Stampeders trade for Calgary's Dan Federkeil

Dan Federkeil (right), seen here with running back Dominic Rhodes while playing for the Indianpolis...

Dan Federkeil (right), seen here with running back Dominic Rhodes while playing for the Indianpolis Colts, was acquired by the Stampeders from the Argonauts. (Brent Smith/Reuters/Files)

SCOTT MITCHELL, QMI Agency

, Last Updated: 9:36 PM ET

CALGARY - The last time Dan Federkeil strapped on the pads and took a hit on a professional football field was back in November 2009.

That hit, while with the NFL’s Indianapolis Colts, left him with a severe concussion — the third of his career — and forced him into retirement less than a year later.

But the symptoms subsided, and the Medicine Hat product wanted another shot.

He’ll get that chance in his adopted hometown, after Calgary Stampeders head coach/GM John Hufnagel shipped linebacker Akwasi Antwi, a Toronto native, to the Argonauts for Federkeil’s rights Monday.

The Argos’ 2006 first-round draft pick (fifth overall), who starred for the Calgary Dinos on the defensive line before switching to the offensive side of the ball with the Colts, promptly inked a three-year deal with the Stamps and will battle for an offensive tackle spot.

Federkeil, 29, says he hasn’t had any concussion symptoms in two years, and the fact he’ll play strictly along the offensive line — he suffered all of his concussions either playing defence or special teams — makes him and his wife, Shannon, who’s a nurse in Calgary, comfortable with the decision to return.

“The biggest thing I had was ongoing headaches,” Federkeil said Monday. “It really took about six months for the headaches to stop being made worse by exercise. And then, it took a few more months after that for the headaches to go away completely. That was really the big concern for long-term. For short-term,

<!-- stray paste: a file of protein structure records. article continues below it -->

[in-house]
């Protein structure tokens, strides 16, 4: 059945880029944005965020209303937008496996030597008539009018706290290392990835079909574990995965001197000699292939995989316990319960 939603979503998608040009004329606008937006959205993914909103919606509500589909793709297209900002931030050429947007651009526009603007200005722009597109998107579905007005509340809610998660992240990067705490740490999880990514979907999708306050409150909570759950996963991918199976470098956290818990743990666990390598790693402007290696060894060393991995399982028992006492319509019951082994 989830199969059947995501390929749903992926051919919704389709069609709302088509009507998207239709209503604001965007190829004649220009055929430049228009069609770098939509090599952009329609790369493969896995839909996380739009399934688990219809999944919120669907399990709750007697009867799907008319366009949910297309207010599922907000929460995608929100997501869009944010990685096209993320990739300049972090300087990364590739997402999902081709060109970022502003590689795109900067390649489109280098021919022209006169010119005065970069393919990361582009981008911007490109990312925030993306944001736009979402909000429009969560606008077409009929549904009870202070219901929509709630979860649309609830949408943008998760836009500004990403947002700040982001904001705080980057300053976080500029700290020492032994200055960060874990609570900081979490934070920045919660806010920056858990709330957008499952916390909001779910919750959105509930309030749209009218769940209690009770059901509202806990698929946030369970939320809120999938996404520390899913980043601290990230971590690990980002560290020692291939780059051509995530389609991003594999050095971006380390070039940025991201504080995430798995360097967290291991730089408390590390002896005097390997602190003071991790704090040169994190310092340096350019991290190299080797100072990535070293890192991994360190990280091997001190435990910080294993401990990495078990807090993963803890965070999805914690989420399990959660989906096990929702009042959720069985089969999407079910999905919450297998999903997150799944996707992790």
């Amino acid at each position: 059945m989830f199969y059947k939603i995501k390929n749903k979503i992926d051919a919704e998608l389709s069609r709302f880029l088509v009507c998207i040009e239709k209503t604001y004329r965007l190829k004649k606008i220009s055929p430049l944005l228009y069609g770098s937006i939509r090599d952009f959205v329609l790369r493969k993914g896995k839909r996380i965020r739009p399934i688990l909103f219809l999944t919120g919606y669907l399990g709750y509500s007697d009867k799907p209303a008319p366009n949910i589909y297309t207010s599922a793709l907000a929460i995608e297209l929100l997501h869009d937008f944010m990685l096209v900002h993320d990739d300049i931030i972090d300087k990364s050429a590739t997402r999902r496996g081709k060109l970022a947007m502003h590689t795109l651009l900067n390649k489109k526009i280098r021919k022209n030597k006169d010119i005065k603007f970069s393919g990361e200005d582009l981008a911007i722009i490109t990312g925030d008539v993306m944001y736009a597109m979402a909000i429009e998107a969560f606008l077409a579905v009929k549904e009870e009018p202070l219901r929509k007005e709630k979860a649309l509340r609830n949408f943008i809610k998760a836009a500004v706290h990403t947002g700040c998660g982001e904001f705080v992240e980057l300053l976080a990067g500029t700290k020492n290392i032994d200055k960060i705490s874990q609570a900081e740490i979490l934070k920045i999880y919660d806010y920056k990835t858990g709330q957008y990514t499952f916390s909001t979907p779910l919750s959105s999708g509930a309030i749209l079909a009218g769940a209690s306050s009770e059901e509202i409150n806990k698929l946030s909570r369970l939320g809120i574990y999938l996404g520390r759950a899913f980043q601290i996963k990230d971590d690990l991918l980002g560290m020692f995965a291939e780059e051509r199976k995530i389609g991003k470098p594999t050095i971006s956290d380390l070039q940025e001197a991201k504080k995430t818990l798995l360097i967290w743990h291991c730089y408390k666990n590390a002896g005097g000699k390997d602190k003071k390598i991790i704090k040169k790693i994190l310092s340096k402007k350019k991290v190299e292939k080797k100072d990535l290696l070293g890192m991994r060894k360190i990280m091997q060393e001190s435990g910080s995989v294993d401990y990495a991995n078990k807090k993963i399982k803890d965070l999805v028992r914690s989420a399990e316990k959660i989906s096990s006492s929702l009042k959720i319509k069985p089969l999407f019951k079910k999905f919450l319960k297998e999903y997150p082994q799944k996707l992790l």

I had some memory issues that cleared up after a month or two. But remembering that period of time, the worry is there (now). But at the same time, I feel good.”

Federkeil actually first started looking into a comeback last summer, asking a friend to find out who owned his rights.

“I looked on the CFL website, which said I was a free agent, but I wasn’t sure because I always heard that whoever drafts you has your rights forever,” Federkeil said. “I didn’t know if there was a limitation on that time-wise or anything.”

To his surprise, the phone rang last week, and it was Hufnagel on the other end.

“When he called me on Friday, I was actually a little surprised because I hadn’t heard anything since I asked my buddy about my rights, so I wasn’t expecting the phone call,” said Federkeil, who has been working on an economics degree in Calgary since his retirement. “One of the things Huf asked me initially was where I’d be least likely to be injured. And the truth of the matter is, I haven’t had a single head issue playing offensive line, and I kind of underscored things for him right there.”

Everyone involved realizes the risk.

“When we agreed to the trade on Friday, we understood there was an element of risk because Dan had been out of football for three years, and we weren’t sure if he would be interested in playing again,” Hufnagel said in a release. “But when we spoke this weekend, Dan seemed eager to play, and we were able to come to a cap-friendly agreement that rewards Dan if he makes the team and contributes.”

Federkeil is counting down the days to the June 2 start of training camp.

“It’s more just anxious to go and get those first few hits in and get over that hump and kind of get on with it,” Federkeil added.

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